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Can Rep. John Culberson Save NASA's Space Exploration Program?

dpilot Re:um.... (144 comments)

Not really. Certainly NASA has been buying boosters for a long time, but from what I understand those have continued to be on a cost-plus basis, or as some would say, sucking from the government teat. Again, from what I understand, SpaceX is new in that it is delivering fixed-cost launches.

2 hours ago
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Can Rep. John Culberson Save NASA's Space Exploration Program?

dpilot Re:um.... (144 comments)

>NASA did all the really hard work (the basic design of space rockets). You know, the Basic Science that costs billions and
>doesn't pay off for decades. You see, private companies are too focused on short term profit generation to basic science.
>That's why it's done on the public dime.

I won't disagree with you. But I also believe that NASA should be allowing basic launch stuff to go to companies like SpaceX, which reap the rewards of all of that public domain knowledge - the fruits of publicly funded NASA research. It's past time for basic Earth orbit access (and somewhat beyond) to be business as usual.

NASA should be moving on to bigger, tougher jobs, targets that are still beyond the horizon of ordinary business, just like space travel was 50 years ago.

yesterday
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Comet Dust Found In Antarctica

dpilot Re:just the beginning (17 comments)

Or just read "The Year When Stardust Fell" or "In the Days of the Comet" for other examples. Many would say more interesting ideas, because they're not simple monster movies.

about two weeks ago
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Programmer Father Asks: What Gets Little Girls Interested In Science?

dpilot Re:Let her be a princess who like science. (584 comments)

I never tried to mold my daughter, but I also made sure that opportunities for science and technology were there for her. There were numerous signs along the way that she was headed in the direction of the sciences. She's always been interested in critters - We used to go to the Maine seashore, and one of our big activies there was exploring tide-pools. She "adopted" woolie bears in our front yard one fall, building villages for them. When she was in 5th grade, I read "The Hot Zone" with her. For years after she kept a picture of the ebola virus on the wall of her room, and we still trade ebola news over a decade later.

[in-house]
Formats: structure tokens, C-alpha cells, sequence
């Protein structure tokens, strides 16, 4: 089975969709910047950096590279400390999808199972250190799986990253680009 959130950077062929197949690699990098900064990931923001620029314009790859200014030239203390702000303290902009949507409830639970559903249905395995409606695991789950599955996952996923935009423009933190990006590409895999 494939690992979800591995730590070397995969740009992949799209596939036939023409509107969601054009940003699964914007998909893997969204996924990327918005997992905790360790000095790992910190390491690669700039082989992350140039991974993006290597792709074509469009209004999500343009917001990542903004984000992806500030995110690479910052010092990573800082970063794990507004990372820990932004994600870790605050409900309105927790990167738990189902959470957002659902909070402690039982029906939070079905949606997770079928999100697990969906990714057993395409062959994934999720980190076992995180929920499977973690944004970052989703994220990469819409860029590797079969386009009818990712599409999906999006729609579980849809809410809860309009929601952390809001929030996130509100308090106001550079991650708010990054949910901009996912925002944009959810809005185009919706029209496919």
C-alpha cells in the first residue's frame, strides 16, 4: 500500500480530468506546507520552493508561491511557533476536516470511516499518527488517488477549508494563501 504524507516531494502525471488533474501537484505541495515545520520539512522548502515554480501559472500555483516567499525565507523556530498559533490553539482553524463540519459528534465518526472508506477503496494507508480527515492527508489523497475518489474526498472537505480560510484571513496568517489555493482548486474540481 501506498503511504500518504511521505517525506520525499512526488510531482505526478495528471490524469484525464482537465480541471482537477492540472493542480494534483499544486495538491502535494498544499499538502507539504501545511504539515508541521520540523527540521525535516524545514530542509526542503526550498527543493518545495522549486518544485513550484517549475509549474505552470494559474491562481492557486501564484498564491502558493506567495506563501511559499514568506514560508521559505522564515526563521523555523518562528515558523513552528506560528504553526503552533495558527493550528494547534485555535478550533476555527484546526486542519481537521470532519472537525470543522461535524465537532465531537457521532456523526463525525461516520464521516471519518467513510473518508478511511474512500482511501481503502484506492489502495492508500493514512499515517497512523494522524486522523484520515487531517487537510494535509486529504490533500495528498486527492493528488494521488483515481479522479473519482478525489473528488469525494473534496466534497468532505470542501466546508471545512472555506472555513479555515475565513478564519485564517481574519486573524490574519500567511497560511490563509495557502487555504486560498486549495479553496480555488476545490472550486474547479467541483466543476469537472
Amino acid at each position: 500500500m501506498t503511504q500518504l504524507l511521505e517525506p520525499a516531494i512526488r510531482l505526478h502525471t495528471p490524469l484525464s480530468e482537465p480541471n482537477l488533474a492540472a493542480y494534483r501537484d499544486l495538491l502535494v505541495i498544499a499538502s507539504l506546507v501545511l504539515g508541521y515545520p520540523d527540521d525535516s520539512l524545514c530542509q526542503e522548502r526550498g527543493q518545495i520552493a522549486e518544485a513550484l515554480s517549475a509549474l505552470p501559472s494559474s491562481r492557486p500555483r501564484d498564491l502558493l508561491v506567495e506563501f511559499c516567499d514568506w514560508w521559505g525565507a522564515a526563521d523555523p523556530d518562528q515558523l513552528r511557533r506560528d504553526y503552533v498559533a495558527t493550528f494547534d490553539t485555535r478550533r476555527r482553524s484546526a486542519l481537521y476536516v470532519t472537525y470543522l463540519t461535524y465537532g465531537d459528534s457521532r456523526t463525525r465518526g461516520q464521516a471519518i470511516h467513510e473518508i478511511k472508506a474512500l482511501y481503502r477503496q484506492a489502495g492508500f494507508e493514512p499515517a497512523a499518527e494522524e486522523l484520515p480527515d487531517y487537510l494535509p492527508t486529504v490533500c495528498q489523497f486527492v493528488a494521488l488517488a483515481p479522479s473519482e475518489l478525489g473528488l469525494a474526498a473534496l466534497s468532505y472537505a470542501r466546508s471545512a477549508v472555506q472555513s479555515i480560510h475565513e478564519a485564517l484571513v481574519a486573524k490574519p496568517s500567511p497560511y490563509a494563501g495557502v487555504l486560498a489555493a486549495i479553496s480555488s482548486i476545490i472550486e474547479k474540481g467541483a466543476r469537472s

She got her bachelor's and master's degree in biological sciences, and started her PhD. About a year in, she discovered that she really didn't like the life sacrifices of the PhD lifestyle required, especially of a woman. She also realized that she likes the outreach side of science more - bringing science to students and others. She's managed to find a job in that field, while her husband continues to work on his PhD.

She's one terriffic daughter and person.

about three weeks ago
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How High-Tech Temporary Tattoos Will Hack Your Skin

dpilot Re:Better yet ... (57 comments)

You forgot to mention that Peter F. Hamilton weaponized some of his tattoos. I presume that's at least part of the reason for your "awesome".

about three weeks ago
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'Mirage Earth' Exoplanets May Have Burned Away Chances For Life

dpilot Re:A nice dream (62 comments)

Earth has been advertising itself for more like a half-billion years. An atmosphere with free oxygen is rare, at least we haven't found one yet out of the explanets we've discovered. To be sure, we haven't studied the atmosphere on very many, but at the very least we know how to do so, at least for some.

There has been some suggestion of merely chemical processes that can give rise to free oxygen in the atmosphere, but I don't know how likely (or un) those processes are, and whether they cause the levels the Earth has, especially with traces of methane present at the same time.

We know our atmosphere has been biosculpted, and that would be something others could have seen for half a billion years.